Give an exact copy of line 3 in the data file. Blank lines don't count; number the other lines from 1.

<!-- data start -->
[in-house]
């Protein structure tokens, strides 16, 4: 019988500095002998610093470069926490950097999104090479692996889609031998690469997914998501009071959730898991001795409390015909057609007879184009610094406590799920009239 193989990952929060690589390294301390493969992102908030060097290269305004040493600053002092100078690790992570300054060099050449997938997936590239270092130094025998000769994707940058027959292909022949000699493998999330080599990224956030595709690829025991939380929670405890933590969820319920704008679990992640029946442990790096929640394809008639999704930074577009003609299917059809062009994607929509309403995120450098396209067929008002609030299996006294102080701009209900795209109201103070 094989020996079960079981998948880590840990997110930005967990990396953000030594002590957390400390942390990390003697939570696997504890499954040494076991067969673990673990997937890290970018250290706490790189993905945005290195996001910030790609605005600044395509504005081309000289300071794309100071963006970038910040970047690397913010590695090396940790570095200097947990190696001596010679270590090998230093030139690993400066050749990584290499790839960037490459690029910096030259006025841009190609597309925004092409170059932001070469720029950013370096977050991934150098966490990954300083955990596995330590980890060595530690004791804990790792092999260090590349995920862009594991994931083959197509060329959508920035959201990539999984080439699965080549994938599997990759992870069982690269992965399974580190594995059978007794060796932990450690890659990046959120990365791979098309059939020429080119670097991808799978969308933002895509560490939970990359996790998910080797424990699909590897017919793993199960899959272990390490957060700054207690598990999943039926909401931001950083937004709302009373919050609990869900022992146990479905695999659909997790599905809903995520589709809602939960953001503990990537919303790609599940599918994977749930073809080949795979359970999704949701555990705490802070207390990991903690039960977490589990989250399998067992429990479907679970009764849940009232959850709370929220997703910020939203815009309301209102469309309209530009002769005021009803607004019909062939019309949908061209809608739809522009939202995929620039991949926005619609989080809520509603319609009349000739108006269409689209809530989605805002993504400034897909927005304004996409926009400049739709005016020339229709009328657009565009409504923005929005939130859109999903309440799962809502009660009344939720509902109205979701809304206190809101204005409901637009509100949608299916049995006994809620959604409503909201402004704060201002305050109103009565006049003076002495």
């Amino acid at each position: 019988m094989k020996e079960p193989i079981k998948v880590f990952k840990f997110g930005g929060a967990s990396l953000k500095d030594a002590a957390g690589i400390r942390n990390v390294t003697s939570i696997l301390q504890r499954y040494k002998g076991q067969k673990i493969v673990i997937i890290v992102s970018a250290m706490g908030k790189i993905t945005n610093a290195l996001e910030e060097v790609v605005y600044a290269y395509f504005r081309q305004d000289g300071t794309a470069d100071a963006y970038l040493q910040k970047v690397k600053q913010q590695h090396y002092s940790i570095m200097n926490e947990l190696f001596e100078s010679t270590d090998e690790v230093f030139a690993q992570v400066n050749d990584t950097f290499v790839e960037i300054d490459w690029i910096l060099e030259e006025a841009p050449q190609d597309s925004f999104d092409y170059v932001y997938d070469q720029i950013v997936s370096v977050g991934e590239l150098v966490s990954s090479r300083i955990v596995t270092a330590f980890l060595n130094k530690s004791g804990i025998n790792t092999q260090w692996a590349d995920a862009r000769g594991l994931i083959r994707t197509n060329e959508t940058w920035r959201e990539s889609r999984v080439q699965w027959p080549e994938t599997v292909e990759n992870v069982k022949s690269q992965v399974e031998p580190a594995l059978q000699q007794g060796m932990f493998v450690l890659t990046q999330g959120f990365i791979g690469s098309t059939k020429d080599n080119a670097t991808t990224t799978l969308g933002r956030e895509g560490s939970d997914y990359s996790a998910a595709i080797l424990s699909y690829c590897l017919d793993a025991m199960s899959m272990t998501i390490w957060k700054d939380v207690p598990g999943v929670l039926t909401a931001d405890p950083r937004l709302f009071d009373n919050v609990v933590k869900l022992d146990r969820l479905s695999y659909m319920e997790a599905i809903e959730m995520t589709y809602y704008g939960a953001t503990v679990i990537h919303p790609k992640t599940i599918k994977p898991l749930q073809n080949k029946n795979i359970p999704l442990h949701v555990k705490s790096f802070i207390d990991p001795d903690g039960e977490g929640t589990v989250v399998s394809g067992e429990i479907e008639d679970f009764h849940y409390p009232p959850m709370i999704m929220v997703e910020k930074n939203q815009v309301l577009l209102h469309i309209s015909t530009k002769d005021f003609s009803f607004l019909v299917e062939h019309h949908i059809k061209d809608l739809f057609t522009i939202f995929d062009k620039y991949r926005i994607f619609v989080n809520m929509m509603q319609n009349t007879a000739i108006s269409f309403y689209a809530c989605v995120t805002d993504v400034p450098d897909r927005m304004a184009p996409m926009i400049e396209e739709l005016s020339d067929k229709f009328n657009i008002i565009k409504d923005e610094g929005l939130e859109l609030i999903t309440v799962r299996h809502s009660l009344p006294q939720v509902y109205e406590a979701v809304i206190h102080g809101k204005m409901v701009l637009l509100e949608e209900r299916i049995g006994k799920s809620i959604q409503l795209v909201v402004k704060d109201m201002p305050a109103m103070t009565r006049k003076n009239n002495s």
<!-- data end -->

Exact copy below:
């Amino acid at each position: 019988m094989k020996e079960p193989i079981k998948v880590f990952k840990f997110g930005g929060a967990s990396l953000k500095d030594a002590a957390g690589i400390r942390n990390v390294t003697s939570i696997l301390q504890r499954y040494k002998g076991q067969k673990i493969v673990i997937i890290v992102s970018a250290m706490g908030k790189i993905t945005n610093a290195l996001e910030e060097v790609v605005y600044a290269y395509f504005r081309q305004d000289g300071t794309a470069d100071a963006y970038l040493q910040k970047v690397k600053q913010q590695h090396y002092s940790i570095m200097n926490e947990l190696f001596e100078s010679t270590d090998e690790v230093f030139a690993q992570v400066n050749d990584t950097f290499v790839e960037i300054d490459w690029i910096l060099e030259e006025a841009p050449q190609d597309s925004f999104d092409y170059v932001y997938d070469q720029i950013v997936s370096v977050g991934e590239l150098v966490s990954s090479r300083i955990v596995t270092a330590f980890l060595n130094k530690s004791g804990i025998n790792t092999q260090w692996a590349d995920a862009r000769g594991l994931i083959r994707t197509n060329e959508t940058w920035r959201e990539s889609r999984v080439q699965w027959p080549e994938t599997v292909e990759n992870v069982k022949s690269q992965v399974e031998p580190a594995l059978q000699q007794g060796m932990f493998v450690l890659t990046q999330g959120f990365i791979g690469s098309t059939k020429d080599n080119a670097t991808t990224t799978l969308g933002r956030e895509g560490s939970d997914y990359s996790a998910a595709i080797l424990s699909y690829c590897l017919d793993a025991m199960s899959m272990t998501i390490w957060k700054d939380v207690p598990g999943v929670l039926t909401a931001d405890p950083r937004l709302f009071d009373n919050v609990v933590k869900l022992d146990r969820l479905s695999y659909m319920e997790a599905i809903e959730m995520t589709y809602y704008g939960a953001t503990v679990i990537h919303p790609k992640t599940i599918k994977p898991l749930q073809n080949k029946n795979i359970p999704l442990h949701v555990k705490s790096f802070i207390d990991p001795d903690g039960e977490g929640t589990v989250v399998s394809g067992e429990i479907e008639d679970f009764h849940y409390p009232p959850m709370i999704m929220v997703e910020k930074n939203q815009v309301l577009l209102h469309i309209s015909t530009k002769d005021f003609s009803f607004l019909v299917e062939h019309h949908i059809k061209d809608l739809f057609t522009i939202f995929d062009k620039y991949r926005i994607f619609v989080n809520m929509m509603q319609n009349t007879a000739i108006s269409f309403y689209a809530c989605v995120t805002d993504v400034p450098d897909r927005m304004a184009p996409m926009i400049e396209e739709l005016s020339d067929k229709f009328n657009i008002i565009k409504d923005e610094g929005l939130e859109l609030i999903t309440v799962r299996h809502s009660l009344p006294q939720v509902y109205e406590a979701v809304i206190h102080g809101k204005m409901v701009l637009l509100e949608e209900r299916i049995g006994k799920s809620i959604q409503l795209v909201v402004k704060d109201m201002p305050a109103m103070t009565r006049k003076n009239n002495s």